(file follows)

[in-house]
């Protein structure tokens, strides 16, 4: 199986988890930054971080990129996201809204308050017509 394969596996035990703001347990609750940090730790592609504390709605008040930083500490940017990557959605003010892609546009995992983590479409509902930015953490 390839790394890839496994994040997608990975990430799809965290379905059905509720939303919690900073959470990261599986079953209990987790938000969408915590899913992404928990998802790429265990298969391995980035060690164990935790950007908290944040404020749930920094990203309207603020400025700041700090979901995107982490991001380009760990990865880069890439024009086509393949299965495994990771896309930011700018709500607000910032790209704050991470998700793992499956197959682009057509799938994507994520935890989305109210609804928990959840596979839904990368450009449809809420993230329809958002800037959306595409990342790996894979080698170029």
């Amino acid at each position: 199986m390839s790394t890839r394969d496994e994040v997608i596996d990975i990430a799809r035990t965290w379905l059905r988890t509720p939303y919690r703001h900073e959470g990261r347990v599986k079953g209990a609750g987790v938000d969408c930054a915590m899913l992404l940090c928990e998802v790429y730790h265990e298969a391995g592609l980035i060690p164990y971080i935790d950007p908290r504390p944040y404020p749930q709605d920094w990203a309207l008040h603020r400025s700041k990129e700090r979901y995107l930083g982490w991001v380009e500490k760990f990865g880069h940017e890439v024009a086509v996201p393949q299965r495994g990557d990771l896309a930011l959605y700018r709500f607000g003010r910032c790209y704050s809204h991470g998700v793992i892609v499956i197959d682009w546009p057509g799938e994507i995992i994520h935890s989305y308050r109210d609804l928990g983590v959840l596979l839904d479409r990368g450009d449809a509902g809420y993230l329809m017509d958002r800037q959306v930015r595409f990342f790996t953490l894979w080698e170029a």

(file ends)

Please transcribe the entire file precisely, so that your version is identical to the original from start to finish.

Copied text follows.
[in-house]
């Protein structure tokens, strides 16, 4: 199986988890930054971080990129996201809204308050017509 394969596996035990703001347990609750940090730790592609504390709605008040930083500490940017990557959605003010892609546009995992983590479409509902930015953490 390839790394890839496994994040997608990975990430799809965290379905059905509720939303919690900073959470990261599986079953209990987790938000969408915590899913992404928990998802790429265990298969391995980035060690164990935790950007908290944040404020749930920094990203309207603020400025700041700090979901995107982490991001380009760990990865880069890439024009086509393949299965495994990771896309930011700018709500607000910032790209704050991470998700793992499956197959682009057509799938994507994520935890989305109210609804928990959840596979839904990368450009449809809420993230329809958002800037959306595409990342790996894979080698170029």
């Amino acid at each position: 199986m390839s790394t890839r394969d496994e994040v997608i596996d990975i990430a799809r035990t965290w379905l059905r988890t509720p939303y919690r703001h900073e959470g990261r347990v599986k079953g209990a609750g987790v938000d969408c930054a915590m899913l992404l940090c928990e998802v790429y730790h265990e298969a391995g592609l980035i060690p164990y971080i935790d950007p908290r504390p944040y404020p749930q709605d920094w990203a309207l008040h603020r400025s700041k990129e700090r979901y995107l930083g982490w991001v380009e500490k760990f990865g880069h940017e890439v024009a086509v996201p393949q299965r495994g990557d990771l896309a930011l959605y700018r709500f607000g003010r910032c790209y704050s809204h991470g998700v793992i892609v499956i197959d682009w546009p057509g799938e994507i995992i994520h935890s989305y308050r109210d609804l928990g983590v959840l596979l839904d479409r990368g450009d449809a509902g809420y993230l329809m017509d958002r800037q959306v930015r595409f990342f790996t953490l894979w080698e170029a």